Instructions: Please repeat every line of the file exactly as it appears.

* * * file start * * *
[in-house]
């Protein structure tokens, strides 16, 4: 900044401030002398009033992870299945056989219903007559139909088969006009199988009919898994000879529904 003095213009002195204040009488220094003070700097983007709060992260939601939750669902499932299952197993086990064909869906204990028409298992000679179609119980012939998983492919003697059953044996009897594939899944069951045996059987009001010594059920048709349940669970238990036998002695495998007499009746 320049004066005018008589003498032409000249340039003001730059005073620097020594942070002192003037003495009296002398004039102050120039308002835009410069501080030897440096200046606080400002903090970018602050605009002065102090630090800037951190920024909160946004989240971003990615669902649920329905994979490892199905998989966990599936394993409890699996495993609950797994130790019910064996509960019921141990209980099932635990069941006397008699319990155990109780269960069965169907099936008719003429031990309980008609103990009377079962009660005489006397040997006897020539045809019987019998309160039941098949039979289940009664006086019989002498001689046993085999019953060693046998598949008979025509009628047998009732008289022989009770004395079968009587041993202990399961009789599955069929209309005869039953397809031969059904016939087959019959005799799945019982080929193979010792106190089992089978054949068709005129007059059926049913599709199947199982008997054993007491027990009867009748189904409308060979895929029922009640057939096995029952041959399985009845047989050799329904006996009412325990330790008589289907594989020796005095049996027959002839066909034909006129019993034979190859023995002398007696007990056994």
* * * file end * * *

[in-house]
């Protein structure tokens, strides 16, 4: 900044401030002398009033992870299945056989219903007559139909088969006009199988009919898994000879529904 003095213009002195204040009488220094003070700097983007709060992260939601939750669902499932299952197993086990064909869906204990028409298992000679179609119980012939998983492919003697059953044996009897594939899944069951045996059987009001010594059920048709349940669970238990036998002695495998007499009746 320049004066005018008589003498032409000249340039003001730059005073620097020594942070002192003037003495009296002398004039102050120039308002835009410069501080030897440096200046606080400002903090970018602050605009002065102090630090800037951190920024909160946004989240971003990615669902649920329905994979490892199905998989966990599936394993409890699996495993609950797994130790019910064996509960019921141990209980099932635990069941006397008699319990155990109780269960069965169907099936008719003429031990309980008609103990009377079962009660005489006397040997006897020539045809019987019998309160039941098949039979289940009664006086019989002498001689046993085999019953060693046998598949008979025509009628047998009732008289022989009770004395079968009587041993202990399961009789599955069929209309005869039953397809031969059904016939087959019959005799799945019982080929193979010792106190089992089978054949068709005129007059059926049913599709199947199982008997054993007491027990009867009748189904409308060979895929029922009640057939096995029952041959399985009845047989050799329904006996009412325990330790008589289907594989020796005095049996027959002839066909034909006129019993034979190859023995002398007696007990056994």